Personally, I'm OK with software being patentable provided a couple of changes to the way they are currently awarded. First, a software patent must be truly novel to be patented. Taking something we already did without computers, and making a program that automates it should not be grounds for copyright. Also, taking something that programmers have been doing for decades and all of a sudden deciding to patent it shouldn't be awarded a patent. Perhaps the patent office should hire some actual people versed in software and computer systems development to help determine of some new patent application is actually something we haven't all been doing for the last 20 years.
Secondly, a fully working codebase should be submitted with the patent application such that, when the patent is expired, we actually have a record as to how the patented software was actually implemented. You shouldn't just be able to describe what the software does to be awarded a patent. A fully working code base must be presented so that the patent office can determine that you've actually done something novel and that you've actually made software that does what you say it does.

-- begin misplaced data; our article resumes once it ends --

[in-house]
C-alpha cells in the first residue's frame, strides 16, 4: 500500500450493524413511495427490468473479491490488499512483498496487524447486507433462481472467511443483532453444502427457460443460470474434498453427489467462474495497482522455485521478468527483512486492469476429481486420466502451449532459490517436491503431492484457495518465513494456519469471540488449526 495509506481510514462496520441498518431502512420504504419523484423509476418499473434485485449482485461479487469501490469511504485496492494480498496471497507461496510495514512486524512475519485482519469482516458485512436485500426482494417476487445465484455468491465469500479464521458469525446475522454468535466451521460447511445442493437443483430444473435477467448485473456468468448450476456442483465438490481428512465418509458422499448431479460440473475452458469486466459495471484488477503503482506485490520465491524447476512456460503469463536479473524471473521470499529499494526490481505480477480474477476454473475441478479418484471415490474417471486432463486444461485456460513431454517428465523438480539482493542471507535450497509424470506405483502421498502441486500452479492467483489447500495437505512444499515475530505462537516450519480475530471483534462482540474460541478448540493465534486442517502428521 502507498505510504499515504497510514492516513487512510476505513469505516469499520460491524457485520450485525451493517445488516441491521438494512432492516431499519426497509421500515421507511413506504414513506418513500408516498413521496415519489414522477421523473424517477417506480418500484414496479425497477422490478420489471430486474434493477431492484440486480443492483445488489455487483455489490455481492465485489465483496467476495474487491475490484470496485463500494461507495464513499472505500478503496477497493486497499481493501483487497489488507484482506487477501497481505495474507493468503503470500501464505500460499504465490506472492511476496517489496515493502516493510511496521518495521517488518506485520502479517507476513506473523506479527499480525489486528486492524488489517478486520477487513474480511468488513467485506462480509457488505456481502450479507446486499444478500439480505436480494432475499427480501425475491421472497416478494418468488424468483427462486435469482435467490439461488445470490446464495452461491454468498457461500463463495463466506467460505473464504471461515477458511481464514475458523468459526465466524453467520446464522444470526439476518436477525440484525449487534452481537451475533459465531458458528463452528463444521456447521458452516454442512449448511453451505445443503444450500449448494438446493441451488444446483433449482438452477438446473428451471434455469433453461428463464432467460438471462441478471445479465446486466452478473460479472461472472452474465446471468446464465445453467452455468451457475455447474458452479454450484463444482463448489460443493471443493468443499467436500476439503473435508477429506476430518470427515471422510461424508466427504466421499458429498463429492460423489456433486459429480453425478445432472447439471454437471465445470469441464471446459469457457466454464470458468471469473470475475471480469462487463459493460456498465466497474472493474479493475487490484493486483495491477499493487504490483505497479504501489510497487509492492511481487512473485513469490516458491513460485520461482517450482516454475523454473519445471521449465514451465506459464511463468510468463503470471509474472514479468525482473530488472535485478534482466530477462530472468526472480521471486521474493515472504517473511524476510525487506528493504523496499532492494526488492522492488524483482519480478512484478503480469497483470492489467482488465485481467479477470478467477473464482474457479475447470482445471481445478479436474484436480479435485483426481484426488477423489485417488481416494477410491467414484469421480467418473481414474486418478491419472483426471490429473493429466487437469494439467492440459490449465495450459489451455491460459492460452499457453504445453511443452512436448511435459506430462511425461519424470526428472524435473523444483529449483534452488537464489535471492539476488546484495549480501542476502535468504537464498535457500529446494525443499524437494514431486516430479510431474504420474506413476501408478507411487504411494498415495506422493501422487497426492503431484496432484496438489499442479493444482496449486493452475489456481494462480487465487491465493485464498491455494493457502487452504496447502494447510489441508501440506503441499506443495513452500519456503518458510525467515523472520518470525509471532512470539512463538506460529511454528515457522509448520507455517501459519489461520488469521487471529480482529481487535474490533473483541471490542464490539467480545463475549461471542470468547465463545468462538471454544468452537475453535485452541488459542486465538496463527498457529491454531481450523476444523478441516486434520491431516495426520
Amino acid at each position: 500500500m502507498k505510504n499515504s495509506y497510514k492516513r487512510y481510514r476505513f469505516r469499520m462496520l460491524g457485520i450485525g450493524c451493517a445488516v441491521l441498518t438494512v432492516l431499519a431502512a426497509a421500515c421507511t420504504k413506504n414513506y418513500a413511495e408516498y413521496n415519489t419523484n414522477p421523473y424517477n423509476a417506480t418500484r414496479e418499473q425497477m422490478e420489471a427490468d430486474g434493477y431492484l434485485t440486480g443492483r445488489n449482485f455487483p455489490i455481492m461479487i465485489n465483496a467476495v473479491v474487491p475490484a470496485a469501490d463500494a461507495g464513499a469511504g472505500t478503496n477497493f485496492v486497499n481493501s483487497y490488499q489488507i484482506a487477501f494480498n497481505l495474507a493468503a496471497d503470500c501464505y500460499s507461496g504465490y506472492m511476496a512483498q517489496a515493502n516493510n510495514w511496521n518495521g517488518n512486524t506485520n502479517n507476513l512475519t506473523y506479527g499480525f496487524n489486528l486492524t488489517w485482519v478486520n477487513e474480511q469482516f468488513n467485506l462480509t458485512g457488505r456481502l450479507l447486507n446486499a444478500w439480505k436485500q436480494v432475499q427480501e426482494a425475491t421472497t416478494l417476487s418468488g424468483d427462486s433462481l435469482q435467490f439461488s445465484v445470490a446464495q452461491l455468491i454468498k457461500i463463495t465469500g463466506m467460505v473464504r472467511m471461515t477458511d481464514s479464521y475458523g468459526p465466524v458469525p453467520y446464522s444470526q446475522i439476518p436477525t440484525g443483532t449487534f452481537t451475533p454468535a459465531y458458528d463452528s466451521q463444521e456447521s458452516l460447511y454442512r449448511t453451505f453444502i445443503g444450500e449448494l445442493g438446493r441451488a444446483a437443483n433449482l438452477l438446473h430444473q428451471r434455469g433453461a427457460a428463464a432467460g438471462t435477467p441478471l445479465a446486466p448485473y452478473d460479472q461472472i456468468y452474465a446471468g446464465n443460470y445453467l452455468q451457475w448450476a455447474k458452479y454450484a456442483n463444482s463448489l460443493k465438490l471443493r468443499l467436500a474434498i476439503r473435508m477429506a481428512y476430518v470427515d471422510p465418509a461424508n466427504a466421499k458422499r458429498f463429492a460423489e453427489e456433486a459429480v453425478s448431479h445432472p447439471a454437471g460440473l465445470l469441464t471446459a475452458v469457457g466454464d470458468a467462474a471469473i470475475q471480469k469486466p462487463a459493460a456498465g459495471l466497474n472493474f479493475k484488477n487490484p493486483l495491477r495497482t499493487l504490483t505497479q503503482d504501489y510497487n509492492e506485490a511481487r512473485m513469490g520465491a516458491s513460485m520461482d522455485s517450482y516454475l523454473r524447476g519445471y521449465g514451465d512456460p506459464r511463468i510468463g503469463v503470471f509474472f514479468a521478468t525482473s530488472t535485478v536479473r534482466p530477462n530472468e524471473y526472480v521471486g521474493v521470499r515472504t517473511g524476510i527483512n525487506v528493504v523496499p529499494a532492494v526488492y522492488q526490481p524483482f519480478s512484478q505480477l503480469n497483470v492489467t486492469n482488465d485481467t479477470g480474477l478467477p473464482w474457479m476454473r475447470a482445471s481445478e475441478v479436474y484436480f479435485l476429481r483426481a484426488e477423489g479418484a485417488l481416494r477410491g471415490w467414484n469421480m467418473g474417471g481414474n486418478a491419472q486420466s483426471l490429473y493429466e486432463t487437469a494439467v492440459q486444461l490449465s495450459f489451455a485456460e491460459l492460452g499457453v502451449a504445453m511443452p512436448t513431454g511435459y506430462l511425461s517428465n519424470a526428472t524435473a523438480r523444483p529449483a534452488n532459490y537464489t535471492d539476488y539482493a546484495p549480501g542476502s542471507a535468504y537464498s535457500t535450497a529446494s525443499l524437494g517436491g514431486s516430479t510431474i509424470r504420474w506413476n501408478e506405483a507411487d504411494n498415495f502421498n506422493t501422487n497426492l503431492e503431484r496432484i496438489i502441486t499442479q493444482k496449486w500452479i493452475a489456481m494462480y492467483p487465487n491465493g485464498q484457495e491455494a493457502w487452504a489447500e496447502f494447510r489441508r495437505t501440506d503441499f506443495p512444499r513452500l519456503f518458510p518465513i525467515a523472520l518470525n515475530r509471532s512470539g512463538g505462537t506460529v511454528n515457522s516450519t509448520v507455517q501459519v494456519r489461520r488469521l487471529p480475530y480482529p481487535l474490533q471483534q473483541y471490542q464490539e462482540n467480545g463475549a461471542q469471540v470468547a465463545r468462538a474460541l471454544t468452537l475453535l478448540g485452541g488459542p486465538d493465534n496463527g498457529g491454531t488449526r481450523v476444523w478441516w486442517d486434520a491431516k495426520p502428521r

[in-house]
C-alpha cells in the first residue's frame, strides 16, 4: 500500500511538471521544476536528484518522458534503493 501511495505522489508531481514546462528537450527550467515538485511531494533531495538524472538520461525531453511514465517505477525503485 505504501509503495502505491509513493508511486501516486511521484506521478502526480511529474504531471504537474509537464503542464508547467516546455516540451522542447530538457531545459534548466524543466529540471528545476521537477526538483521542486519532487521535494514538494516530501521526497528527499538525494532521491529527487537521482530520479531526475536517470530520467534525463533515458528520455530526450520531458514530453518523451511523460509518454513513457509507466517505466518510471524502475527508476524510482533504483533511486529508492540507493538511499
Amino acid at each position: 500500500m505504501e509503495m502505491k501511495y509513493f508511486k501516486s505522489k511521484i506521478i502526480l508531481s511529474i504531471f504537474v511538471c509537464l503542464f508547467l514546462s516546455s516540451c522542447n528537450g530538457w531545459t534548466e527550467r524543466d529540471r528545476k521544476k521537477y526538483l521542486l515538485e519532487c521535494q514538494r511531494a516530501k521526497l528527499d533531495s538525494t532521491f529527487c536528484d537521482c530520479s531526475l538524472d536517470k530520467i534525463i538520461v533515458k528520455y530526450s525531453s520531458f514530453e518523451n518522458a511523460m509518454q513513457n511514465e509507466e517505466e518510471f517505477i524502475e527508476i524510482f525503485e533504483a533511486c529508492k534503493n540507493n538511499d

Thirdly, software patents should be shortened to make up for the fact that software evolves at such a fast pace. 5 years should probably do it.
Personally, I think all patents should be shortened. The world moves at a much faster pace than it did 100 years ago. It's completely possible to come up with a new invention and have worldwide adoption within 2 years, and the product even often becomes obsolete within 5 years. Maybe something like apply for patent, you have 5 years to bring it to market. If you don't have a significant marketable product, then patent expires. If you have a product, you get another 5 years to sell it. Maximum patent length is 10 years.